Bodaisatta Shishobo by Master Dogen
Teisho by Silvia Leyer - Godinne, July 2021
Master Dogen is a great Japanese master who lived in the 13th century. He introduced Zen in his country and wrote many texts, including his main work, the Shobogenzo. During this teisho, I would like to talk about a chapter of the Shobogenzo called the Bodaisatta Shishobo. Bodaisatta Shishobo is usually translated as "The Four Beneficial Actions or Practices of the Bodhisattva".
In one of his first kusen of this camp, Roland told us about Hannya, a term taken from the Hannya Shingyo. Hannya means "wisdom". It is not an intellectual wisdom, but a wisdom that is put into practice, actually practised. And the four practices mentioned by Dogen are absolutely the expression of this wisdom, Hannya.
These practices are:
- Fuse - generosity, giving freely
- Aigo - words of love
- Rigyo - to be of service, to have a useful conduct
- Doji - cooperating, acting together.
The ways of behaving and acting are a very important part of a bodhisattva's life. They are the concrete implementation of what he has experienced and realized during zazen. According to Master Dogen, these four practices are the essence of a Buddhist's life, the true meaning of Buddhism in daily life in relationships with others. For them to be beneficial, they require wisdom, a wisdom put into practice.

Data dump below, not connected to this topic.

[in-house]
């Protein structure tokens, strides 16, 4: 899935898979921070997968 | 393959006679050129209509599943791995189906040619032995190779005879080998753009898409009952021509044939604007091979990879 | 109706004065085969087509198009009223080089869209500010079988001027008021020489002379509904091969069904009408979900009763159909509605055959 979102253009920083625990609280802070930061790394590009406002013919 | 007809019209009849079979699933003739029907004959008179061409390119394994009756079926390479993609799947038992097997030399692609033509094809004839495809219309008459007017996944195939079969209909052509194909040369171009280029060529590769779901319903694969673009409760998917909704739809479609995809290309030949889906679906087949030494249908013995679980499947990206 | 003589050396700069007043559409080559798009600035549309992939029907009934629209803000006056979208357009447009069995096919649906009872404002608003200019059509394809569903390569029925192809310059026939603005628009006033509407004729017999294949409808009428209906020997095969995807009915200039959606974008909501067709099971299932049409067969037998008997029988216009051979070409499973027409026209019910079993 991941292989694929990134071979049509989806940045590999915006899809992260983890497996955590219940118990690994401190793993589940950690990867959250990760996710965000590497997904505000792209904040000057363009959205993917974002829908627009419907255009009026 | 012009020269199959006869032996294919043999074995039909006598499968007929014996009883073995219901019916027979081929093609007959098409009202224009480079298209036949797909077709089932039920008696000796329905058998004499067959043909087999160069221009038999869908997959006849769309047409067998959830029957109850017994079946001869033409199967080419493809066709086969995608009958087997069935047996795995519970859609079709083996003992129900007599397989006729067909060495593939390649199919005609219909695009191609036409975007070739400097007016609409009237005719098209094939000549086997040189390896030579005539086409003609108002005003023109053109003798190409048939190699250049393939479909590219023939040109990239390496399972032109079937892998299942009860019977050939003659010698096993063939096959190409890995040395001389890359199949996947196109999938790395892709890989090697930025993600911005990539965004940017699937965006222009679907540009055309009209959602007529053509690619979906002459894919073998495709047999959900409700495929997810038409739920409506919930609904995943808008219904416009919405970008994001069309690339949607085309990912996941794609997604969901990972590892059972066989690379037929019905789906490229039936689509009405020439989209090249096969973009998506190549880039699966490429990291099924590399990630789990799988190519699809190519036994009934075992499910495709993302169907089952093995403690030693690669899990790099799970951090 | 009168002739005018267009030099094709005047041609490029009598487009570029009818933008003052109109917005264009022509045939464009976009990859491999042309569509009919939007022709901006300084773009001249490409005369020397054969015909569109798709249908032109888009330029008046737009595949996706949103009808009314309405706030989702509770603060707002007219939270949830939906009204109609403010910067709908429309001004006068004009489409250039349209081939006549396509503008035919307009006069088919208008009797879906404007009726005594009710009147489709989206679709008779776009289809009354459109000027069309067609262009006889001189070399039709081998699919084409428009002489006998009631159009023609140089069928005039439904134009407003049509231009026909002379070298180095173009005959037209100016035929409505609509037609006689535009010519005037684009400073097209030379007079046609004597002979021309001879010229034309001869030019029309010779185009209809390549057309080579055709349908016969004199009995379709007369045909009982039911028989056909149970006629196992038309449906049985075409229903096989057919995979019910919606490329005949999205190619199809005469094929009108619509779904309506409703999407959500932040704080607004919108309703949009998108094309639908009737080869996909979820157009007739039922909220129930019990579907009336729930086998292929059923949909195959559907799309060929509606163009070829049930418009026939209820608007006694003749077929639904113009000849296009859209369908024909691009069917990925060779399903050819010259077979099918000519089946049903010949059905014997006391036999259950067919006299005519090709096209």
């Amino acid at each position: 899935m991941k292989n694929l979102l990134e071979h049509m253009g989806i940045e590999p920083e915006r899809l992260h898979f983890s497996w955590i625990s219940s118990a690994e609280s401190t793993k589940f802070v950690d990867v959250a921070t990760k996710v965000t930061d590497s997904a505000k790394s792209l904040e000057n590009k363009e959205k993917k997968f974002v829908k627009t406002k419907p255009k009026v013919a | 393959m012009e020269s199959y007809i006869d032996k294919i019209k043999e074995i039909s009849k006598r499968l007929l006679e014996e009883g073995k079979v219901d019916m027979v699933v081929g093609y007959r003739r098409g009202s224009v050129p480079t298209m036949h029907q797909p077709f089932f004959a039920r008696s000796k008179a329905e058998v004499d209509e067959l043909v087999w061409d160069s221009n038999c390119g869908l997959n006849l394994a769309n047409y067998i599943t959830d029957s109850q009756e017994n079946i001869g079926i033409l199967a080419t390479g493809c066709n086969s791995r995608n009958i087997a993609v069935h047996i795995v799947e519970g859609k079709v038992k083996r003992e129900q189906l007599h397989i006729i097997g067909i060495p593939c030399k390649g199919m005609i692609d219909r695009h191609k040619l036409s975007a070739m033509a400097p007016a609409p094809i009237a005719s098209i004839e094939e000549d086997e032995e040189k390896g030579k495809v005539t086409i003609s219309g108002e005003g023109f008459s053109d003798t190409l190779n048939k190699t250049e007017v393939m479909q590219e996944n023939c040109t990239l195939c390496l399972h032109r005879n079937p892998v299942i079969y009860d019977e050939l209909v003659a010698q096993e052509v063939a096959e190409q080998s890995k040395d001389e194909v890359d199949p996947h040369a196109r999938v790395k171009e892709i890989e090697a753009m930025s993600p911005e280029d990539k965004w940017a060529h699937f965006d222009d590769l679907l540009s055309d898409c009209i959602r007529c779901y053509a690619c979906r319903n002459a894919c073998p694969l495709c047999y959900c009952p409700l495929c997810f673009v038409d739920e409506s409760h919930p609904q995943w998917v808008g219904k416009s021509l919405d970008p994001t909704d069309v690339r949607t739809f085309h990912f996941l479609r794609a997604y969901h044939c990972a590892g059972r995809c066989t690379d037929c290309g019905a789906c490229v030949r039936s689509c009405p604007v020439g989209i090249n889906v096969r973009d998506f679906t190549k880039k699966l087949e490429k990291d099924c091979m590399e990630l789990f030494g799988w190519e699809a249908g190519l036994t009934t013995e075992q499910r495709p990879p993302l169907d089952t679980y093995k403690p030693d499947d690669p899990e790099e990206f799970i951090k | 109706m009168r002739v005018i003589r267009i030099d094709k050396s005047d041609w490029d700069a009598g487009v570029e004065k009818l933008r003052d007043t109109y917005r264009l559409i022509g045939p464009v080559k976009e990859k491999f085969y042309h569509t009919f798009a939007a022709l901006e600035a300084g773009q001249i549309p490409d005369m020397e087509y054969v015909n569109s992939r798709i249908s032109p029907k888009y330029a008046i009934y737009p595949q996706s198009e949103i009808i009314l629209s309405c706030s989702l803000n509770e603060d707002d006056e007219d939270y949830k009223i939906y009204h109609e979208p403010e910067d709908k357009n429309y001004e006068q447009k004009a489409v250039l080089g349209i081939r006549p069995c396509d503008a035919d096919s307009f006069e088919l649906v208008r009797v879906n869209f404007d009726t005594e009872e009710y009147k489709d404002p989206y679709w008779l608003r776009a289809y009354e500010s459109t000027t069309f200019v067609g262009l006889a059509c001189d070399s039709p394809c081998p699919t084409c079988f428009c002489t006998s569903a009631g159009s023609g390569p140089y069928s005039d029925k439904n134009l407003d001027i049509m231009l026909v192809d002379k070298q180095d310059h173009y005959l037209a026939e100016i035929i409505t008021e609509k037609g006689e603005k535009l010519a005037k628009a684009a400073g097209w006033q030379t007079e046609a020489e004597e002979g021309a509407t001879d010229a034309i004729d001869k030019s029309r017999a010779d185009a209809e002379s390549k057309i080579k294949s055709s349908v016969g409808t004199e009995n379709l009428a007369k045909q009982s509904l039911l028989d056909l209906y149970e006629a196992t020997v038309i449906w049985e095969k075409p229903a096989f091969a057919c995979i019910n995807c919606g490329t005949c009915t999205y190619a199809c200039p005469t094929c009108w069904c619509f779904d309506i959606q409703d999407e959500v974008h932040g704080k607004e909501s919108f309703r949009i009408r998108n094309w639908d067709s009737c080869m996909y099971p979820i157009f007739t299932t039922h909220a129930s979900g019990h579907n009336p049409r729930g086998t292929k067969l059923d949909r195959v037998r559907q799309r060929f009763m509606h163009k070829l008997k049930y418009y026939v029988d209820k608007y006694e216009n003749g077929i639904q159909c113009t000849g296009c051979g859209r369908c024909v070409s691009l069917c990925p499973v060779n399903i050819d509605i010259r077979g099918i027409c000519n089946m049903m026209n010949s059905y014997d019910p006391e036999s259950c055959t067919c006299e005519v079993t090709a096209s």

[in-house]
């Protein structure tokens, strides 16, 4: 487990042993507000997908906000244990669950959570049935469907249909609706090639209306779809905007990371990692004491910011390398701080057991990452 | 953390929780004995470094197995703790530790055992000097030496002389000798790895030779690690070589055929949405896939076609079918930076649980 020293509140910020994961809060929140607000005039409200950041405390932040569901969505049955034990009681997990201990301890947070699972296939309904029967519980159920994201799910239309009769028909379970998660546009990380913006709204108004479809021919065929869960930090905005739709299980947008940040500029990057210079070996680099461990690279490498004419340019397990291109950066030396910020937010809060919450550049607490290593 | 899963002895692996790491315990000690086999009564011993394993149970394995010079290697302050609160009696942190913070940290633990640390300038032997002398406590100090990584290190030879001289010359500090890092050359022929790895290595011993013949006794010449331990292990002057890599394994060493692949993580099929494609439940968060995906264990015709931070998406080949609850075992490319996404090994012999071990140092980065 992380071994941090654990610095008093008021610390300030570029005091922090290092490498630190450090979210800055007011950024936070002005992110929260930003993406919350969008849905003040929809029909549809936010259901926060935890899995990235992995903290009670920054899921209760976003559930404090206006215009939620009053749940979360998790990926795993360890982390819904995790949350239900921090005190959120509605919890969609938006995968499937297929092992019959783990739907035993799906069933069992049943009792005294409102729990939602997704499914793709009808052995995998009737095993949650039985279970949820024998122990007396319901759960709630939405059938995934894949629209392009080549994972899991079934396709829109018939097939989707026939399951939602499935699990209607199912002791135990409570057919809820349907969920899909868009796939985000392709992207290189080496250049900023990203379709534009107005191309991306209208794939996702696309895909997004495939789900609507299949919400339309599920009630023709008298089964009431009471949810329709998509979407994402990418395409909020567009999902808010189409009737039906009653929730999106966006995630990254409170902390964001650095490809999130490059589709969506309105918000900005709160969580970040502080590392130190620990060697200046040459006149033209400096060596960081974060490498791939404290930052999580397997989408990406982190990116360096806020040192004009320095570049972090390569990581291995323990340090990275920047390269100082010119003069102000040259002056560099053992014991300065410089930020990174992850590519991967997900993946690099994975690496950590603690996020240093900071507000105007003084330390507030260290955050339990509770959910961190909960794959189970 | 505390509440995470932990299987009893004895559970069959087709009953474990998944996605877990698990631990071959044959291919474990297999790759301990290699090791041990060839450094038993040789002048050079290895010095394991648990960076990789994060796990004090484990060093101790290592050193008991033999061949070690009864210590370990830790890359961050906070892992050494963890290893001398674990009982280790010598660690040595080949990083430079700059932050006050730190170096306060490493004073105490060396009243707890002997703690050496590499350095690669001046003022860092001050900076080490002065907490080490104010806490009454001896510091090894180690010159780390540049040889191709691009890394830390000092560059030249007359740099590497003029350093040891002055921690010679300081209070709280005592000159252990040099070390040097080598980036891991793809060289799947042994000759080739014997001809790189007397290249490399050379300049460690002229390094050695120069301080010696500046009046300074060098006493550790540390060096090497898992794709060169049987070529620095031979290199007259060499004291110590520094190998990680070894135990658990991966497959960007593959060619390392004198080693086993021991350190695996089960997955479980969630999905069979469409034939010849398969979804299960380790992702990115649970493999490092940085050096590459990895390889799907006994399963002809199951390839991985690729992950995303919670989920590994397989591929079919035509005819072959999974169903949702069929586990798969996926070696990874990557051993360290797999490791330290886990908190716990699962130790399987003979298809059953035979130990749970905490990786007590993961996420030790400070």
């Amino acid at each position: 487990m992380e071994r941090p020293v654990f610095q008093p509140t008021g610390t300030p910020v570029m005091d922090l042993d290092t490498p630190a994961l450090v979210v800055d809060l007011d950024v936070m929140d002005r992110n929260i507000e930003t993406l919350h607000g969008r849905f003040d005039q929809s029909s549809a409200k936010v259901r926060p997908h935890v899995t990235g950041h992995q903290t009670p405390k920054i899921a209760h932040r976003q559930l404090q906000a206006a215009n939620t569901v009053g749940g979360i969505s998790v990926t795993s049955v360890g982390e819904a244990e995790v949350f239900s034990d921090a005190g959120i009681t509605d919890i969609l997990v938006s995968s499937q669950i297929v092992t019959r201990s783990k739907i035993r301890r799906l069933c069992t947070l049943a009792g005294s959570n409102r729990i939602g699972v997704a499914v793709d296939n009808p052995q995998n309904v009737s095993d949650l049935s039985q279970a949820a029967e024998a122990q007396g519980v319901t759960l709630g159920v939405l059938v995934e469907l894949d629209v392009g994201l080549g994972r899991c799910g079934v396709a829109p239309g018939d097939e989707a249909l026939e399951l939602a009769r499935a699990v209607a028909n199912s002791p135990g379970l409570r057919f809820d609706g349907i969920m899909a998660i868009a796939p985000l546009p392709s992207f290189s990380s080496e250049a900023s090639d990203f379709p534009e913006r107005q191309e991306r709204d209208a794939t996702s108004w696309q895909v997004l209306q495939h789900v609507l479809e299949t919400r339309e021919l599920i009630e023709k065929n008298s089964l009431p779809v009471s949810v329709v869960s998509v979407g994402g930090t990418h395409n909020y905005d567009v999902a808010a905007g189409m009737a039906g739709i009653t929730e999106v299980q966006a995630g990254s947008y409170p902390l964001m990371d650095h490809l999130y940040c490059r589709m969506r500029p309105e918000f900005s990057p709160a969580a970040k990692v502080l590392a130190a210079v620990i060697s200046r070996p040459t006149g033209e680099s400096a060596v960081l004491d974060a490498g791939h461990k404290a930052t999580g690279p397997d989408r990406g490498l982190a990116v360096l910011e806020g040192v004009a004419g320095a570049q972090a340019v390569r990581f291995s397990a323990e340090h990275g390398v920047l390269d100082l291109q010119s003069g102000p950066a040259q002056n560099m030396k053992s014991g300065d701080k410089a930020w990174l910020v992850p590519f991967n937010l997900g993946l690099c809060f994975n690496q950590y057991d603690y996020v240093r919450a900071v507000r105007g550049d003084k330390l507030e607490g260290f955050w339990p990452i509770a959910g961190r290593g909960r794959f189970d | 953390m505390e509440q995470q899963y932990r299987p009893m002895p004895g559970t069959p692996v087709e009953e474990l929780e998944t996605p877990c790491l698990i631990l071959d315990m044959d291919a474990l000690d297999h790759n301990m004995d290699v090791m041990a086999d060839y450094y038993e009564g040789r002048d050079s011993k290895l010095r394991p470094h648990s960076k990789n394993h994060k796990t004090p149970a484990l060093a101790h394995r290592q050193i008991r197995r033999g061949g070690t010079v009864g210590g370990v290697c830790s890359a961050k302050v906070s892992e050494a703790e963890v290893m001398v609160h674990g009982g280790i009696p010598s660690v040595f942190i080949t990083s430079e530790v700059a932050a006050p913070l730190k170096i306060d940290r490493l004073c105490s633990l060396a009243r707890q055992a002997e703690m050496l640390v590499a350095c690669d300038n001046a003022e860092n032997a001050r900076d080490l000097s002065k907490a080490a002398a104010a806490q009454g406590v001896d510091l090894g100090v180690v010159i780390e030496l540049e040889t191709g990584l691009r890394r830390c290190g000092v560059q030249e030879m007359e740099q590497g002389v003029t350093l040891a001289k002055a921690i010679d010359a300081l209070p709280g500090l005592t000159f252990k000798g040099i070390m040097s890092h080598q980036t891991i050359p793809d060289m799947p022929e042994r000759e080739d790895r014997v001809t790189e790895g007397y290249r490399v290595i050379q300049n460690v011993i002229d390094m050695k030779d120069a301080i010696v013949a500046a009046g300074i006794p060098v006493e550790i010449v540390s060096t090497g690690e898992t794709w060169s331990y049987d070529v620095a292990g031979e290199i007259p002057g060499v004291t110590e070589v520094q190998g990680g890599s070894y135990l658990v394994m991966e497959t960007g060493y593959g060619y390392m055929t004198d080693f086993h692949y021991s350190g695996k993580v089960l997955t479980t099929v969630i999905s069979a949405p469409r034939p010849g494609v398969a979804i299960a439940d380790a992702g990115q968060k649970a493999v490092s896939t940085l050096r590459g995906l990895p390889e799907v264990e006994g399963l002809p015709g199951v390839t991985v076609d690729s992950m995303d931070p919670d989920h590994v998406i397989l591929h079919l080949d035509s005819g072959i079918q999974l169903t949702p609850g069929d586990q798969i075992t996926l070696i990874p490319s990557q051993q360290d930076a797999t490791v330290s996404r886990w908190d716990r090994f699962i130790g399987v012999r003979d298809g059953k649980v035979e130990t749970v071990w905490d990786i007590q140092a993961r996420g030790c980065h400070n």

The first practice is fuse: generosity, giving freely. Giving is one of our daily actions: we give food to our children, we make material or monetary donations, or we give to the environment when we are careful with what we consume. A gesture, a smile, a teaching, everything can be a gift. There are many ways to give.
But what does it mean to give freely? According to Dogen, it means not seeking fame or gain, not seeking benefits for oneself and not seeking popularity through flattery.
In daily life, giving is often accompanied by an ulterior motive. If I lend my hammer to my neighbour, I expect him to lend me his saw when I will need it. And when I give a gift to someone, I expect a reaction of joy or - at least - thanks.
To give freely is to give without expecting any reward. As long as we expect something in return, we remain attached to that gift and that’s exactly what prevents us from being free.
As you know, it is always interesting to observe ourselves, to observe our motives for giving, and also to observe to whom we give. Generally, we find that it is easier to be generous with people we like than with people we don't like or don't know. To give freely, on the other hand, is to act beyond our likes and dislikes. The bodhisattva doesn't just see the surface of the other person, or the differences, he goes beyond them. He sees what he shares in depth with each being and this allows him to stop creating separations.
We also have a tendency to take what we like and not want to separate ourselves from it. But in reality, nothing really belongs to us. Everything we think we own is only borrowed. Even our bodies do not belong to us, this notion of ownership is an illusion. And this is what Dogen expresses when he says: "If we do not consider our wealth as our property, it becomes a gift."
But giving freely does not mean giving anything at any time: that would be meaningless. A gift must be useful to the other person and not addictive. Instead of constantly giving money or food to someone, it is better to teach them to garden (for example) and help them earn a living. It is good to help others, but it is even better to help them free themselves.